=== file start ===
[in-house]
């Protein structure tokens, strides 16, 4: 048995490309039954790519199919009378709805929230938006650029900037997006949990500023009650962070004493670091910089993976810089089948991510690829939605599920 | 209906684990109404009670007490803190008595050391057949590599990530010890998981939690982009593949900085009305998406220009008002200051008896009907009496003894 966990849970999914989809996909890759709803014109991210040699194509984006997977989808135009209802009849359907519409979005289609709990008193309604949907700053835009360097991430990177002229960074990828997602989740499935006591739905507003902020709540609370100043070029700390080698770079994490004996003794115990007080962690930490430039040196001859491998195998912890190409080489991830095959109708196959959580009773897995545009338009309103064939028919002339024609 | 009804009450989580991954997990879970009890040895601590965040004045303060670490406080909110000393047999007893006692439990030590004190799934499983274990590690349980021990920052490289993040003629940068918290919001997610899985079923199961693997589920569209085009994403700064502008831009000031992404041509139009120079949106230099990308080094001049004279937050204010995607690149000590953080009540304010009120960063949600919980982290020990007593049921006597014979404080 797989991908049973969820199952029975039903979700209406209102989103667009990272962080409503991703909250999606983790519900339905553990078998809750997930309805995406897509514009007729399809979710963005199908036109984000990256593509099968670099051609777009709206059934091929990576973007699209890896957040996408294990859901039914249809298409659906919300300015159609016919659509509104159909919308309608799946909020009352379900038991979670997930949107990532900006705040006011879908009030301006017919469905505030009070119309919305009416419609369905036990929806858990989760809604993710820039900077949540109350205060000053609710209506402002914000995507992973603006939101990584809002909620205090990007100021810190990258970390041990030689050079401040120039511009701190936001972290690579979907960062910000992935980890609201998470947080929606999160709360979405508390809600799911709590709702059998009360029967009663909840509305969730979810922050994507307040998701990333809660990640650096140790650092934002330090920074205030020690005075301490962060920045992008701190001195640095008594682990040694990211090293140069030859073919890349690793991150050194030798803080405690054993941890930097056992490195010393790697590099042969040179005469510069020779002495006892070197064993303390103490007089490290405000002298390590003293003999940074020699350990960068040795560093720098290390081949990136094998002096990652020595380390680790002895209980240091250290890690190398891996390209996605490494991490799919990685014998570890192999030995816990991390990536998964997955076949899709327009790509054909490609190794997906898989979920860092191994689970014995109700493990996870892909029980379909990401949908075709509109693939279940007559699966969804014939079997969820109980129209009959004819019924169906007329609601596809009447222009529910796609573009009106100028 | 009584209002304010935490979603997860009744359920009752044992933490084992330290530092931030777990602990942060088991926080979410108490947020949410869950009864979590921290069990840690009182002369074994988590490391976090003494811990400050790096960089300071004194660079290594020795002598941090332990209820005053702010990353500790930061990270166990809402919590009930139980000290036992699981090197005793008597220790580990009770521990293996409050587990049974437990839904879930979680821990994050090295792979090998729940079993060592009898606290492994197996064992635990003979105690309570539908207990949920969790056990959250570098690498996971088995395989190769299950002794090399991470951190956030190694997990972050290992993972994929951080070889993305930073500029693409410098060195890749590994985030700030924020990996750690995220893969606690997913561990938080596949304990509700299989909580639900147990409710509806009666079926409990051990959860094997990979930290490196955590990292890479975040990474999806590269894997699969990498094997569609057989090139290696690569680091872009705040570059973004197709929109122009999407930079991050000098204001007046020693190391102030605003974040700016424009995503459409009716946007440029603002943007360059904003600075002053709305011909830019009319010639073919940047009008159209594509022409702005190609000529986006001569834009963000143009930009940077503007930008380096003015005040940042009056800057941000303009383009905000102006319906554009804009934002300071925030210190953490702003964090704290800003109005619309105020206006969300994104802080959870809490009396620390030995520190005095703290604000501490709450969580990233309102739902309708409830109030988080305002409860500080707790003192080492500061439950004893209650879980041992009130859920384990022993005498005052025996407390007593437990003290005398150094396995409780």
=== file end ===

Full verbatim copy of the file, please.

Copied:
[in-house]
């Protein structure tokens, strides 16, 4: 048995490309039954790519199919009378709805929230938006650029900037997006949990500023009650962070004493670091910089993976810089089948991510690829939605599920 | 209906684990109404009670007490803190008595050391057949590599990530010890998981939690982009593949900085009305998406220009008002200051008896009907009496003894 966990849970999914989809996909890759709803014109991210040699194509984006997977989808135009209802009849359907519409979005289609709990008193309604949907700053835009360097991430990177002229960074990828997602989740499935006591739905507003902020709540609370100043070029700390080698770079994490004996003794115990007080962690930490430039040196001859491998195998912890190409080489991830095959109708196959959580009773897995545009338009309103064939028919002339024609 | 009804009450989580991954997990879970009890040895601590965040004045303060670490406080909110000393047999007893006692439990030590004190799934499983274990590690349980021990920052490289993040003629940068918290919001997610899985079923199961693997589920569209085009994403700064502008831009000031992404041509139009120079949106230099990308080094001049004279937050204010995607690149000590953080009540304010009120960063949600919980982290020990007593049921006597014979404080 797989991908049973969820199952029975039903979700209406209102989103667009990272962080409503991703909250999606983790519900339905553990078998809750997930309805995406897509514009007729399809979710963005199908036109984000990256593509099968670099051609777009709206059934091929990576973007699209890896957040996408294990859901039914249809298409659906919300300015159609016919659509509104159909919308309608799946909020009352379900038991979670997930949107990532900006705040006011879908009030301006017919469905505030009070119309919305009416419609369905036990929806858990989760809604993710820039900077949540109350205060000053609710209506402002914000995507992973603006939101990584809002909620205090990007100021810190990258970390041990030689050079401040120039511009701190936001972290690579979907960062910000992935980890609201998470947080929606999160709360979405508390809600799911709590709702059998009360029967009663909840509305969730979810922050994507307040998701990333809660990640650096140790650092934002330090920074205030020690005075301490962060920045992008701190001195640095008594682990040694990211090293140069030859073919890349690793991150050194030798803080405690054993941890930097056992490195010393790697590099042969040179005469510069020779002495006892070197064993303390103490007089490290405000002298390590003293003999940074020699350990960068040795560093720098290390081949990136094998002096990652020595380390680790002895209980240091250290890690190398891996390209996605490494991490799919990685014998570890192999030995816990991390990536998964997955076949899709327009790509054909490609190794997906898989979920860092191994689970014995109700493990996870892909029980379909990401949908075709509109693939279940007559699966969804014939079997969820109980129209009959004819019924169906007329609601596809009447222009529910796609573009009106100028 | 009584209002304010935490979603997860009744359920009752044992933490084992330290530092931030777990602990942060088991926080979410108490947020949410869950009864979590921290069990840690009182002369074994988590490391976090003494811990400050790096960089300071004194660079290594020795002598941090332990209820005053702010990353500790930061990270166990809402919590009930139980000290036992699981090197005793008597220790580990009770521990293996409050587990049974437990839904879930979680821990994050090295792979090998729940079993060592009898606290492994197996064992635990003979105690309570539908207990949920969790056990959250570098690498996971088995395989190769299950002794090399991470951190956030190694997990972050290992993972994929951080070889993305930073500029693409410098060195890749590994985030700030924020990996750690995220893969606690997913561990938080596949304990509700299989909580639900147990409710509806009666079926409990051990959860094997990979930290490196955590990292890479975040990474999806590269894997699969990498094997569609057989090139290696690569680091872009705040570059973004197709929109122009999407930079991050000098204001007046020693190391102030605003974040700016424009995503459409009716946007440029603002943007360059904003600075002053709305011909830019009319010639073919940047009008159209594509022409702005190609000529986006001569834009963000143009930009940077503007930008380096003015005040940042009056800057941000303009383009905000102006319906554009804009934002300071925030210190953490702003964090704290800003109005619309105020206006969300994104802080959870809490009396620390030995520190005095703290604000501490709450969580990233309102739902309708409830109030988080305002409860500080707790003192080492500061439950004893209650879980041992009130859920384990022993005498005052025996407390007593437990003290005398150094396995409780």